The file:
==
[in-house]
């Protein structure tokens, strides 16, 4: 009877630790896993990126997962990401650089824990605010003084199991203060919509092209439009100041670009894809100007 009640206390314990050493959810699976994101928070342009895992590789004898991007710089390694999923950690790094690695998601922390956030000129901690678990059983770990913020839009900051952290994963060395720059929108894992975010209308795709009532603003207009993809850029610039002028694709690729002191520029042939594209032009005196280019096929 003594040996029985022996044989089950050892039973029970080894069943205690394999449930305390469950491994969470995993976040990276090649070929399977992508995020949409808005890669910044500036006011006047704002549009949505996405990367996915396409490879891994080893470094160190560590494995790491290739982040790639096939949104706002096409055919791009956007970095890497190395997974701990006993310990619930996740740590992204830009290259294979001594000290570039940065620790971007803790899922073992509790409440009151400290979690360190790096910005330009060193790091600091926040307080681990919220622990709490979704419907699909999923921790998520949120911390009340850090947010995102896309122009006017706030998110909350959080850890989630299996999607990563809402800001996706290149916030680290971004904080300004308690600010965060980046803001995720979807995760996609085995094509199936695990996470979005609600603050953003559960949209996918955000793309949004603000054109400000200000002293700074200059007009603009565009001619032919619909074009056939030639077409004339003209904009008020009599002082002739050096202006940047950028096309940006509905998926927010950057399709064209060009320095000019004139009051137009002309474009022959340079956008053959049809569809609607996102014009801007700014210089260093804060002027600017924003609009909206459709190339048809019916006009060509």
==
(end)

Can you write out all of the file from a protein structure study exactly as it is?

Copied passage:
[in-house]
């Protein structure tokens, strides 16, 4: 009877630790896993990126997962990401650089824990605010003084199991203060919509092209439009100041670009894809100007 009640206390314990050493959810699976994101928070342009895992590789004898991007710089390694999923950690790094690695998601922390956030000129901690678990059983770990913020839009900051952290994963060395720059929108894992975010209308795709009532603003207009993809850029610039002028694709690729002191520029042939594209032009005196280019096929 003594040996029985022996044989089950050892039973029970080894069943205690394999449930305390469950491994969470995993976040990276090649070929399977992508995020949409808005890669910044500036006011006047704002549009949505996405990367996915396409490879891994080893470094160190560590494995790491290739982040790639096939949104706002096409055919791009956007970095890497190395997974701990006993310990619930996740740590992204830009290259294979001594000290570039940065620790971007803790899922073992509790409440009151400290979690360190790096910005330009060193790091600091926040307080681990919220622990709490979704419907699909999923921790998520949120911390009340850090947010995102896309122009006017706030998110909350959080850890989630299996999607990563809402800001996706290149916030680290971004904080300004308690600010965060980046803001995720979807995760996609085995094509199936695990996470979005609600603050953003559960949209996918955000793309949004603000054109400000200000002293700074200059007009603009565009001619032919619909074009056939030639077409004339003209904009008020009599002082002739050096202006940047950028096309940006509905998926927010950057399709064209060009320095000019004139009051137009002309474009022959340079956008053959049809569809609607996102014009801007700014210089260093804060002027600017924003609009909206459709190339048809019916006009060509």